Wednesday, December 19, 2018

Old Man and Me

Jerdon’s Courser, Admiral… Jerdon’s Courser, it is! The name of the bird you were trying to recall. That was my last message to him which he did not see.

I was at INHS Asvini visiting Vice Admiral Manohar Awati (retd) VrC PVSM who was admitted there for a cardio check-up. I had the good fortune, unfortunately, of meeting him whenever he came down to the naval hospital in my neighbourhood. I had just returned from a holiday in Coonoor-Wellington-Ooty and had come to meet him as promised. He had desired that I return with news of Nilgiris, a destination steeped in nostalgia for him.  “I used to go on field trips in the hills with the Old Man,” he told me. ‘Old Man’ was the great ornithologist Dr. Salim Ali with whom he went on numerous nature jaunts and explored India’s flora and fauna

Our association went back several years, to the days when I was a Journalist in Mumbai covering defence and environment beat; I used to bump into him at events such as commissioning of naval ships or the Golden Jubilee of National Defence Academy. Though we did not meet often, we corresponded via emails, oftener. Ours was a relationship based on our mutual love and respect for nature and wildlife.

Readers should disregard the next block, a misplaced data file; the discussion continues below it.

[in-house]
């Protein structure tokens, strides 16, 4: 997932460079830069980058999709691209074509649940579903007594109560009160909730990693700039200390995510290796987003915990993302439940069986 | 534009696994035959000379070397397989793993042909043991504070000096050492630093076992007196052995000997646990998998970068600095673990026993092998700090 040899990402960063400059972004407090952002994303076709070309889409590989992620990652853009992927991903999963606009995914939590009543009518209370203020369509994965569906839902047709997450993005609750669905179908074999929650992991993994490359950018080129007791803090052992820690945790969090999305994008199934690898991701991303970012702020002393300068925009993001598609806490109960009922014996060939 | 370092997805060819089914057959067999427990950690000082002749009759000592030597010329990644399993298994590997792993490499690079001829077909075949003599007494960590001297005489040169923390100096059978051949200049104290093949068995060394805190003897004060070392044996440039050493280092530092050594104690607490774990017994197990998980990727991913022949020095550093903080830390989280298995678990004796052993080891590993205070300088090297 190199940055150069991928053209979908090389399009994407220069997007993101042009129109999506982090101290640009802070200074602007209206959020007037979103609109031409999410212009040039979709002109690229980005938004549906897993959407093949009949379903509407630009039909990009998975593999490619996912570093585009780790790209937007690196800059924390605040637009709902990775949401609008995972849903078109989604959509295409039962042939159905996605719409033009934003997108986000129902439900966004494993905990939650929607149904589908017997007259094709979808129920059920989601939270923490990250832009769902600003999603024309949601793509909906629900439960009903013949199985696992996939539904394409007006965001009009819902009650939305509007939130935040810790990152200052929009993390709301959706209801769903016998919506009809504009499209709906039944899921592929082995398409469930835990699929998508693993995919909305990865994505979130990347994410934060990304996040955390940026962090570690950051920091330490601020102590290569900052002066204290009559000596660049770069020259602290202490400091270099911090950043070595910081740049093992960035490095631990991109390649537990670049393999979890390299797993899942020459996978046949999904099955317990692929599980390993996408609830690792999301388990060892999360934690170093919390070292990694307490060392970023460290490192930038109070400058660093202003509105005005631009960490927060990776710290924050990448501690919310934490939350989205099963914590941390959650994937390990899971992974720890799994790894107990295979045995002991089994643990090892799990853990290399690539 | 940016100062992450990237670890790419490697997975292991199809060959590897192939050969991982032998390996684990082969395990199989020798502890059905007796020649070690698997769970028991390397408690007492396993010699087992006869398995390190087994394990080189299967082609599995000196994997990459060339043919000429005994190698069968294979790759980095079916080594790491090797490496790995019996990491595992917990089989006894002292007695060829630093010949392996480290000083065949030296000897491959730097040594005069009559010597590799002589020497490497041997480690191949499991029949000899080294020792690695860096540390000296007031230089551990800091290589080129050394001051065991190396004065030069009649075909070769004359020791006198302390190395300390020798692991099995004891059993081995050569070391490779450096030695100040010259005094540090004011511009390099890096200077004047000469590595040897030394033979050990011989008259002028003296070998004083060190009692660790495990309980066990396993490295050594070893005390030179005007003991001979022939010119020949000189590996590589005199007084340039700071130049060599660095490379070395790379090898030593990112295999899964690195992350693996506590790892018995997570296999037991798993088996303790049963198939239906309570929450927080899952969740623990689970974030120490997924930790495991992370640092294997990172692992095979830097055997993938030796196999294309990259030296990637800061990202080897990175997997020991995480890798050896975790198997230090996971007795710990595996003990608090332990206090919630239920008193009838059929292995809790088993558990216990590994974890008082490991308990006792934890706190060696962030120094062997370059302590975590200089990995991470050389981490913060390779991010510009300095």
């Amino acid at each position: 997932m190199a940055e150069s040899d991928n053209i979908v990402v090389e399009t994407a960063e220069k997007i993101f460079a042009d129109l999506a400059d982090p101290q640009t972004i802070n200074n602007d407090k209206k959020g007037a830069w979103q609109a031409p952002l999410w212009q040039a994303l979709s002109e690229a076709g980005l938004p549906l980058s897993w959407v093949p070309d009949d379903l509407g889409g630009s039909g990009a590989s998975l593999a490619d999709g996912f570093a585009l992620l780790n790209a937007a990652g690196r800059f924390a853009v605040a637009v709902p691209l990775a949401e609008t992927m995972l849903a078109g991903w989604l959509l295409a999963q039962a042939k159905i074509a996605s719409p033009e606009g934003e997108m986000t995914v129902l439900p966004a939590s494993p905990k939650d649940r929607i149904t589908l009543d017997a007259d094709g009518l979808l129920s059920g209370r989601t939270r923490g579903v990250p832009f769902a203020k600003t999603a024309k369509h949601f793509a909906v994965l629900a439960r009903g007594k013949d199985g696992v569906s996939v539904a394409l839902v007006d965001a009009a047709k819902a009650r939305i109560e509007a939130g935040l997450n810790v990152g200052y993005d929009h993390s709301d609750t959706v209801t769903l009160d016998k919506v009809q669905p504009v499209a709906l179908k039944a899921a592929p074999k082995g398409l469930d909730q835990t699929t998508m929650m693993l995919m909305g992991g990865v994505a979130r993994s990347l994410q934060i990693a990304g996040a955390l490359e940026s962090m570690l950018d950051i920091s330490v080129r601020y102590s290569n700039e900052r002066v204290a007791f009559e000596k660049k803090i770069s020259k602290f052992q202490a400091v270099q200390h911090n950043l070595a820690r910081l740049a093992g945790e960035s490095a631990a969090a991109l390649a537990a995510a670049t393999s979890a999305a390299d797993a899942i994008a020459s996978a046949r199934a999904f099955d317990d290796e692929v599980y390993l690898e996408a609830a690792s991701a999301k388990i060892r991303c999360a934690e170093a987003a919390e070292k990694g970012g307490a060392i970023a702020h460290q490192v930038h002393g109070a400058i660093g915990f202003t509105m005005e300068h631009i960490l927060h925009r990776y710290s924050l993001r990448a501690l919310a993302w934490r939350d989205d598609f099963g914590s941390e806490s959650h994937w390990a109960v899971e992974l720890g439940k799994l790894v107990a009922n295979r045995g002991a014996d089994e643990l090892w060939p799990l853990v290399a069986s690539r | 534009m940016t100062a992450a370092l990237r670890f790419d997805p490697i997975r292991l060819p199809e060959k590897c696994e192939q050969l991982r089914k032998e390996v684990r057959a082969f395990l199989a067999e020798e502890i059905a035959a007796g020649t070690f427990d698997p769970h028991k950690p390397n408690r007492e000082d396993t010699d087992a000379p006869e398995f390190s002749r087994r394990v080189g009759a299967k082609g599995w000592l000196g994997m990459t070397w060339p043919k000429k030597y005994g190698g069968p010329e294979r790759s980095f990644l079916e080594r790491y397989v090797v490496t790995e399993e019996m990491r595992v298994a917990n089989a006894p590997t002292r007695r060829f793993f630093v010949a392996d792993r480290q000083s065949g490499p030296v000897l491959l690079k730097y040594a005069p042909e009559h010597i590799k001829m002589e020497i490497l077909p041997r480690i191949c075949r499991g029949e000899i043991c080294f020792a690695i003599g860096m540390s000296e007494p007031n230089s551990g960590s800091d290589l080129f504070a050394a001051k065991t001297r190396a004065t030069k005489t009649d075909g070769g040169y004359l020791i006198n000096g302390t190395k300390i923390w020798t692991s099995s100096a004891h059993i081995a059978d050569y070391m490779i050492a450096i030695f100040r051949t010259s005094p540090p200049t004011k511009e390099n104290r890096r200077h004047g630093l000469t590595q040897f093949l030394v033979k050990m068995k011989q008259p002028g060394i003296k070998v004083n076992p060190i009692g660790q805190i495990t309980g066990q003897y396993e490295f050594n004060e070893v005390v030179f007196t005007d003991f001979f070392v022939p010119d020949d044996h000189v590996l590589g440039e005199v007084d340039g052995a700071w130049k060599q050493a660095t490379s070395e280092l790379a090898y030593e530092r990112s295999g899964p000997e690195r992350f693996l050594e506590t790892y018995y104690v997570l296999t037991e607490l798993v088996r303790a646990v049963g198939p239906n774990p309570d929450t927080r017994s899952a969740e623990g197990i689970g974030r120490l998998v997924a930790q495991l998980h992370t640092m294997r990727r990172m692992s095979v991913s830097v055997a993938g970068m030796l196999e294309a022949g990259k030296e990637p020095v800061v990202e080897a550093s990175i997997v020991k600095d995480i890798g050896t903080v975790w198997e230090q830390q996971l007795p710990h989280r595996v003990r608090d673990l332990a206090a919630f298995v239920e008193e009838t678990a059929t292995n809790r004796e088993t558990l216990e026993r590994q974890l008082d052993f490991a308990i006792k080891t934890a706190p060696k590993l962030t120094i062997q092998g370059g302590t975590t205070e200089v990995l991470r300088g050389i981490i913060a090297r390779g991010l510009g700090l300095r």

Not many may know that the veteran naval officer was an avowed naturalist and conservationist. He was an honorary member of Bombay Natural History Society (BNHS) who campaigned for the cause of nature conservation at the drop of a hat. He even penned few books such as, “The Vanishing Indian Tiger” and Homo Sapien and Panthera Leo”, the latter on the Gir lion. After retirement, he had settled in the back of beyond Vinchurni, “nice countryside blooming with ripening jowar and maize”, a perfect habitat for him. One November (2013), he wrote in response to my blog on birding: “A pair of Great Indian Horned Owl came my way as I almost walked past them in the shadow of a spreading Pimpran (Ficus reticula) late one evening here in Vinchurni. I was snapped out of my reverie as their eyes followed my movement, past them. I thought the horns quivered a bit testifying to they being two large erect feathers atop their heads imitating horns (hence the name). Now that our tank is full after a lively Monsoon, there are a huge number and varieties of water birds upon it. The last time in a similar situation seven years back there was a small flock of flamingos here. They were obviously reconnoitring. I did not see them again. This year there will be a goodly number of ducks from the north come to winter on my tank. I look forward to a busy cool season.”